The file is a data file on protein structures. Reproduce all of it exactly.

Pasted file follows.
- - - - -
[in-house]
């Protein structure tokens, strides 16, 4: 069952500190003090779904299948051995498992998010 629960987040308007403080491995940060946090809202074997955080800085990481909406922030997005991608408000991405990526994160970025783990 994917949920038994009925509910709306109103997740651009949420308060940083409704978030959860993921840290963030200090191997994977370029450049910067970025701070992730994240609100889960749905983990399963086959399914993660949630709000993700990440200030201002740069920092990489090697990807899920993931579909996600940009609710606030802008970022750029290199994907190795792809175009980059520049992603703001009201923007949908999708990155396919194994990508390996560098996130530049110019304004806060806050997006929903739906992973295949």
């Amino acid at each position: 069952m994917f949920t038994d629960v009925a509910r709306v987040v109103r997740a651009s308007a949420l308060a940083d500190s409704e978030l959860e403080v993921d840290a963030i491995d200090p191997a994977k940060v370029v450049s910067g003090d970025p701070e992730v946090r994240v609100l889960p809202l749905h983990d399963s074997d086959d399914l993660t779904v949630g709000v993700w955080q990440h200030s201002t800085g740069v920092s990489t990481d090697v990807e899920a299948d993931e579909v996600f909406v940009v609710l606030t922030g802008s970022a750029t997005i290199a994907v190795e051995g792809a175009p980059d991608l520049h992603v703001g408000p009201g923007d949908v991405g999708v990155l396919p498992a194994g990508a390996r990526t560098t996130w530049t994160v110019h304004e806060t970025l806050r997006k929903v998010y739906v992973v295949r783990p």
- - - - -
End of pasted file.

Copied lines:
[in-house]
């Protein structure tokens, strides 16, 4: 069952500190003090779904299948051995498992998010 629960987040308007403080491995940060946090809202074997955080800085990481909406922030997005991608408000991405990526994160970025783990 994917949920038994009925509910709306109103997740651009949420308060940083409704978030959860993921840290963030200090191997994977370029450049910067970025701070992730994240609100889960749905983990399963086959399914993660949630709000993700990440200030201002740069920092990489090697990807899920993931579909996600940009609710606030802008970022750029290199994907190795792809175009980059520049992603703001009201923007949908999708990155396919194994990508390996560098996130530049110019304004806060806050997006929903739906992973295949």
């Amino acid at each position: 069952m994917f949920t038994d629960v009925a509910r709306v987040v109103r997740a651009s308007a949420l308060a940083d500190s409704e978030l959860e403080v993921d840290a963030i491995d200090p191997a994977k940060v370029v450049s910067g003090d970025p701070e992730v946090r994240v609100l889960p809202l749905h983990d399963s074997d086959d399914l993660t779904v949630g709000v993700w955080q990440h200030s201002t800085g740069v920092s990489t990481d090697v990807e899920a299948d993931e579909v996600f909406v940009v609710l606030t922030g802008s970022a750029t997005i290199a994907v190795e051995g792809a175009p980059d991608l520049h992603v703001g408000p009201g923007d949908v991405g999708v990155l396919p498992a194994g990508a390996r990526t560098t996130w530049t994160v110019h304004e806060t970025l806050r997006k929903v998010y739906v992973v295949r783990p």